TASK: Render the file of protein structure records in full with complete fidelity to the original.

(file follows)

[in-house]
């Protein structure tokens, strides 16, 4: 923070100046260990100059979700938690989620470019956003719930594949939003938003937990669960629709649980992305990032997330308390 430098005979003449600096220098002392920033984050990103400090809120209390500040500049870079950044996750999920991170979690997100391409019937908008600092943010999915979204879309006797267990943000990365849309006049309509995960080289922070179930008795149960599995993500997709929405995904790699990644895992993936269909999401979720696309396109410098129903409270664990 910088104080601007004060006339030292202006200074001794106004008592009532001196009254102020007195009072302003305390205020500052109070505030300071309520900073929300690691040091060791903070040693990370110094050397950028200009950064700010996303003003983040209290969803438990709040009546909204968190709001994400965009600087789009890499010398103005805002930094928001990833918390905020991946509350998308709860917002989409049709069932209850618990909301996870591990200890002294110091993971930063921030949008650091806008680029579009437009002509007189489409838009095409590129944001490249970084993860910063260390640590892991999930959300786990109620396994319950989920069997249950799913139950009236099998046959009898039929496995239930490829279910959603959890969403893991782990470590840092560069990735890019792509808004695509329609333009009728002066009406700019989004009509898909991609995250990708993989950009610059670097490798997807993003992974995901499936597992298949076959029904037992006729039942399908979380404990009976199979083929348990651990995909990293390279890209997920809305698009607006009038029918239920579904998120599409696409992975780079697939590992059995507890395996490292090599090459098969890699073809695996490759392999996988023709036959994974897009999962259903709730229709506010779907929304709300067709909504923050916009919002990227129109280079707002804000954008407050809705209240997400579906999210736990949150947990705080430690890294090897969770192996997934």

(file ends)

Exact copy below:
[in-house]
């Protein structure tokens, strides 16, 4: 923070100046260990100059979700938690989620470019956003719930594949939003938003937990669960629709649980992305990032997330308390 430098005979003449600096220098002392920033984050990103400090809120209390500040500049870079950044996750999920991170979690997100391409019937908008600092943010999915979204879309006797267990943000990365849309006049309509995960080289922070179930008795149960599995993500997709929405995904790699990644895992993936269909999401979720696309396109410098129903409270664990 910088104080601007004060006339030292202006200074001794106004008592009532001196009254102020007195009072302003305390205020500052109070505030300071309520900073929300690691040091060791903070040693990370110094050397950028200009950064700010996303003003983040209290969803438990709040009546909204968190709001994400965009600087789009890499010398103005805002930094928001990833918390905020991946509350998308709860917002989409049709069932209850618990909301996870591990200890002294110091993971930063921030949008650091806008680029579009437009002509007189489409838009095409590129944001490249970084993860910063260390640590892991999930959300786990109620396994319950989920069997249950799913139950009236099998046959009898039929496995239930490829279910959603959890969403893991782990470590840092560069990735890019792509808004695509329609333009009728002066009406700019989004009509898909991609995250990708993989950009610059670097490798997807993003992974995901499936597992298949076959029904037992006729039942399908979380404990009976199979083929348990651990995909990293390279890209997920809305698009607006009038029918239920579904998120599409696409992975780079697939590992059995507890395996490292090599090459098969890699073809695996490759392999996988023709036959994974897009999962259903709730229709506010779907929304709300067709909504923050916009919002990227129109280079707002804000954008407050809705209240997400579906999210736990949150947990705080430690890294090897969770192996997934």